중앙데일리

[VIEWPOINT]Is Korea’s press too powerful?

July 23,2003
The phrase “media power” has now almost become a vernacular term. It emerged during the democracy movement in Korea after 1987, and began to take root naturally in everyday life in the 1990s, when the word “power,” including cultural power and economic power, was popular.
But the term “media power” is a very embarrassing expression for the press. Traditionally, the media claimed the role of keeping watch over the tyranny of political power. The media had rarely gone beyond the role of a watcher and seldom sought power for itself. Although it was once disgraced as a handmaiden of power in the authoritarian administrations, the press was not the power itself. But now the term “media power” is used so naturally that journalists themselves do not disagree with its usage.
Paradoxically, media power is the product of democratization. As the freedom of the press has expanded in line with democracy, the influence of the press has grown rapidly. The question is whether our press maintains a level of quality matching its influence. The answers may be different depending on the criteria, but they are generally in the negative. Although it enjoys no less freedom and social influence than the media in advanced countries, Korean media are not equipped with corresponding responsibilities or professional ethics. Naturally, there have been increasingly loud voices calling for the reform of the media.
But since the Kim Dae-jung administration, particularly after its tax investigation into media companies, the meaning of “reforming the media” has changed; it now means to reform conservative-leaning major newspapers. Before that time, the main objects of media reform were broadcasters. But the broadcasters were put on the back burner one day and newspapers, especially JoongAng-Chosun-Donga, the three major newspaper outlets in Korea, took their places. The reason behind the shift, the present administration claims, is that although diversity of opinion should be ensured for democracy, the three largest newspapers are too heavily influencing public opinion.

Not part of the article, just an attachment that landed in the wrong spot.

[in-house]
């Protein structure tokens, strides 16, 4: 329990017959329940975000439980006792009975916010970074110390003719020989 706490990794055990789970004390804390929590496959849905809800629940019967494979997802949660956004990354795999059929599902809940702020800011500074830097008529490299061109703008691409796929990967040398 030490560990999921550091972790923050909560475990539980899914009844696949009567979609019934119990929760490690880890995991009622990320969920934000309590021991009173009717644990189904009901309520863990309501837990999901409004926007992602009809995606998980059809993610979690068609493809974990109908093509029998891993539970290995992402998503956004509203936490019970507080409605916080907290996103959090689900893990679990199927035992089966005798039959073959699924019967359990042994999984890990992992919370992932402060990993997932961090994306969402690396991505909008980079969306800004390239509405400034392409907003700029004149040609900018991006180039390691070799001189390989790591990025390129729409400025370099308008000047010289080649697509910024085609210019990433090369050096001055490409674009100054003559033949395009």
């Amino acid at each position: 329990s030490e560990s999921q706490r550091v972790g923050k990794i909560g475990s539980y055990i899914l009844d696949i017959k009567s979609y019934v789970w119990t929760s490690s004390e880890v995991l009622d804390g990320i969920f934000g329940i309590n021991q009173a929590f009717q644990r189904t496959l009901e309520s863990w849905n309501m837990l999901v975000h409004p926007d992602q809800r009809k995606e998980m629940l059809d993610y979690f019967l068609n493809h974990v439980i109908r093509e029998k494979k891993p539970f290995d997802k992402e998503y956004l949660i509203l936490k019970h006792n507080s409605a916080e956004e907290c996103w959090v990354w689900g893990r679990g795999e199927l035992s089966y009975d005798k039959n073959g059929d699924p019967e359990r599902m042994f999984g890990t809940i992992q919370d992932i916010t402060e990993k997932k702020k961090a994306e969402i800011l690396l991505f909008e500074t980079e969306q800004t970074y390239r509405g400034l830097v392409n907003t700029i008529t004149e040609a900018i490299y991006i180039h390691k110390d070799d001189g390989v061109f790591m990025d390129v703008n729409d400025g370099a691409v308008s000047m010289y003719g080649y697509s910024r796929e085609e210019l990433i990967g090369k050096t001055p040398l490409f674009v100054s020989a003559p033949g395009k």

But, in reality, 70 percent of the Korean people get political information largely from television. And in a country where the Internet and online media are more developed than in any other countries in the world, the government’s claim that the three major newspapers have almost monopolistic power in the opinion-making market is nothing but a hypothesis that should be verified empirically. Mr. Roh’s victory in the presidential election last year makes us doubt the validity of this hypothesis.
As the goal of media reform shifted based on this unverified hypothesis, a negative side effect has appeared: Media reform is degraded into ideological strife between conservatives and liberals. Instead of making efforts to find a consensus together with the people, the administration put more energy into opposing press organs that do not share the same “code” it espouses. This will only lead to divide the media and public opinion, not reform the media.
President Roh took office when public opinion was divided more seriously than under any other former presidents. This was because ideological and generational conflicts were added to the existing regional conflicts. Therefore, achieving national unity is President Roh’s task for his age. But President Roh’s perception of the media makes it difficult for him to do so. He said in his state of the nation address at the National Assembly in early April that the media is an “unchecked power” and even used the expression “clannish media.” Through these remarks, he revealed clearly his bias against the three major newspapers.
But his expressions were inappropriate as a president who has to carry out his job for all the people. If the president of a country, not a mere civil rights activist, expresses his antagonism overtly toward the leading newspapers, it will not be of any help to national unity.
Feeling uncomfortable with particular newspapers can be seen as antagonism toward not just the owners or the reporters of that newspaper, but also toward hundreds of thousands or millions of subscribers to the newspapers who like to read them. This might be just another hypothesis, but I think the majority of our people today read their favorite newspapers by their own choice. If Mr. Roh considers the feelings of these readers, he needs a more flexible attitude toward “media power.”
National unity will be possible when he embraces his critics.

* The writer is a professor of mass communications at Seoul National University and visiting professor at the University of Oregon in the United States. Translation by the JoongAng Daily staff.


by Yang Seung-mock


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